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|Title:||Neuroimaging in Rabies|
|Keywords:||Immunology and Microbiology;Medicine|
|Citation:||Advances in Virus Research. Vol.79, (2011), 309-327|
|Abstract:||Rabies remains a virtually incurable disease once symptoms develop. Neuroimaging studies demonstrate lesions in the different parts of the neuroaxis, even before brain symptoms are evident. These abnormalities have been detailed in both rabies virus-infected humans and dogs with magnetic resonance imaging (MRI). MRI disturbances were similar in both forms (furious or paralytic) in human rabies; however, they were more pronounced in paralytic than in furious rabies virus-infected dogs in which examination was done early in the disease course. Abnormalities were not confined only to neuronal structures of hippocampus, hypothalamus, basal ganglia, and brain stem but also extended to white matter. The blood-brain barrier (BBB) has been clearly shown to be intact during the time rabies virus-infected patients and dogs remained conscious, whereas leakage was demonstrated as soon as they became comatose. Although the location of MRI abnormalities can help diagnosing rabies, the intensities of signals are usually not very distinct and sometimes not recognizable. Newer techniques and protocols have been developed and utilized, such as diffusion-weighted imaging and diffusion tensor imaging, and the latter provides both qualitative and quantitative data. These techniques have been applied to normal and rabies virus-infected dogs to construct fractional anisotropy and mean diffusivity maps. Results showed clear-cut evidence of BBB intactness with absence of vasogenic brain edema and preservation of most neuronal structures and tracts except at the level of brainstem in paralytic rabies-infected dogs. Neuroimaging is one of the most useful tools for the in vivo study of central nervous system infections. © 2011 Elsevier Inc.|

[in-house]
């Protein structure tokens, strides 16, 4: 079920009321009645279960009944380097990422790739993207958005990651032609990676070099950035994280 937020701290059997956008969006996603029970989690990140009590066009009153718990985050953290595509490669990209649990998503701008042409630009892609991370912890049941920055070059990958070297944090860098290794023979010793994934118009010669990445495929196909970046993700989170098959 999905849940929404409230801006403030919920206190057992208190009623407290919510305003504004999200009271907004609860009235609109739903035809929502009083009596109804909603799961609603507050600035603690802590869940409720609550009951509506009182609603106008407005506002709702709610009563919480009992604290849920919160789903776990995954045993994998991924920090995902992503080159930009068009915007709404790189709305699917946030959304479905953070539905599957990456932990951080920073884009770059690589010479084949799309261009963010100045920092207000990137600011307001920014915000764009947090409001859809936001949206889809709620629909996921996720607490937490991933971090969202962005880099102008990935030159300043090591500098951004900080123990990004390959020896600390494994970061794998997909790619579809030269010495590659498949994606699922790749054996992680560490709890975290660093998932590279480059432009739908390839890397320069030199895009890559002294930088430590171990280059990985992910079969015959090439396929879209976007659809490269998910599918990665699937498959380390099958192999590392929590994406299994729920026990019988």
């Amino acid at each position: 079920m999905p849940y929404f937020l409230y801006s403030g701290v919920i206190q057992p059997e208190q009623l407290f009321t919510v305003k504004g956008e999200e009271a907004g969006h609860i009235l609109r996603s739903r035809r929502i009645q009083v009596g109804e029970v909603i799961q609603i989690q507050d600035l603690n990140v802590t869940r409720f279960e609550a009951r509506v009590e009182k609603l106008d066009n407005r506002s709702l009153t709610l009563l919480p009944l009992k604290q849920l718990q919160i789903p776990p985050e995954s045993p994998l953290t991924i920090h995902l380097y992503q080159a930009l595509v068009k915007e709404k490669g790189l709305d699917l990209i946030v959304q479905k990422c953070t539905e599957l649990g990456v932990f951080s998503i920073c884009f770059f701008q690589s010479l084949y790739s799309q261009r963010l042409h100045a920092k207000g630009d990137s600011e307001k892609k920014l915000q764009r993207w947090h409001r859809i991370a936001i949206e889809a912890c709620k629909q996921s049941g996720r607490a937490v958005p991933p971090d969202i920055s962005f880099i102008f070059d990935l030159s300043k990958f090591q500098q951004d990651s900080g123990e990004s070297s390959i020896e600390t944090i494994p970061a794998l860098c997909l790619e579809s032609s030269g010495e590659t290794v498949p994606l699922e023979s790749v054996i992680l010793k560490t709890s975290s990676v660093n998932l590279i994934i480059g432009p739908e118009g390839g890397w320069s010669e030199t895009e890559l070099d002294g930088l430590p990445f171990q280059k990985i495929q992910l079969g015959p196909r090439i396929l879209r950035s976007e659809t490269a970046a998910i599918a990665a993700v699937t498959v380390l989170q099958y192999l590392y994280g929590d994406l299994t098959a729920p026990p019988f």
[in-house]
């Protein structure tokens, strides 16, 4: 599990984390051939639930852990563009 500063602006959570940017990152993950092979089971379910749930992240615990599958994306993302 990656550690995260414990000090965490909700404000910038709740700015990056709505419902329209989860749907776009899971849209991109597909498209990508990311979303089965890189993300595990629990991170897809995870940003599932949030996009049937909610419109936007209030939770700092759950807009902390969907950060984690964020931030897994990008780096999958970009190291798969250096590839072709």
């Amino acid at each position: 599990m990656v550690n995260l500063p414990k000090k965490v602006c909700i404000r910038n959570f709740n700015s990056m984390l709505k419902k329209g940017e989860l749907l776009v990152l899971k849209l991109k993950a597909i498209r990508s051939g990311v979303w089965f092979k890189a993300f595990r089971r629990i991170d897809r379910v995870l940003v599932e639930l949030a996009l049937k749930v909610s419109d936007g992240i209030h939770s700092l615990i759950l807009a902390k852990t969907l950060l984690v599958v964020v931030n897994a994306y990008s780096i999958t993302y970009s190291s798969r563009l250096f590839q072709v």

|Appears in Collections:||Scopus 2011-2015|
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